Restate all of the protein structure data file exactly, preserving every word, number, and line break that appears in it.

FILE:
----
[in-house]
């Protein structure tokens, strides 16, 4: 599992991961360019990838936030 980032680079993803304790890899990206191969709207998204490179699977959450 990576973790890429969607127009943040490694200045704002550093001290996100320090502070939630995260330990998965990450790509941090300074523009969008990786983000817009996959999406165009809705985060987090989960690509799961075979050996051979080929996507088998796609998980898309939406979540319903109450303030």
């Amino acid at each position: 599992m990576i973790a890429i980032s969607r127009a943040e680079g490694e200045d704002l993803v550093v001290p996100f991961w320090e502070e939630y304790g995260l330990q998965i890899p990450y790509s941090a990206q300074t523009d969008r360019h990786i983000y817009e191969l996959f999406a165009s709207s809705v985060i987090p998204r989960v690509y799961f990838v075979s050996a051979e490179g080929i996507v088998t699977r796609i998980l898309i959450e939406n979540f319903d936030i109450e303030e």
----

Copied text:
[in-house]
């Protein structure tokens, strides 16, 4: 599992991961360019990838936030 980032680079993803304790890899990206191969709207998204490179699977959450 990576973790890429969607127009943040490694200045704002550093001290996100320090502070939630995260330990998965990450790509941090300074523009969008990786983000817009996959999406165009809705985060987090989960690509799961075979050996051979080929996507088998796609998980898309939406979540319903109450303030």
């Amino acid at each position: 599992m990576i973790a890429i980032s969607r127009a943040e680079g490694e200045d704002l993803v550093v001290p996100f991961w320090e502070e939630y304790g995260l330990q998965i890899p990450y790509s941090a990206q300074t523009d969008r360019h990786i983000y817009e191969l996959f999406a165009s709207s809705v985060i987090p998204r989960v690509y799961f990838v075979s050996a051979e490179g080929i996507v088998t699977r796609i998980l898309i959450e939406n979540f319903d936030i109450e303030e």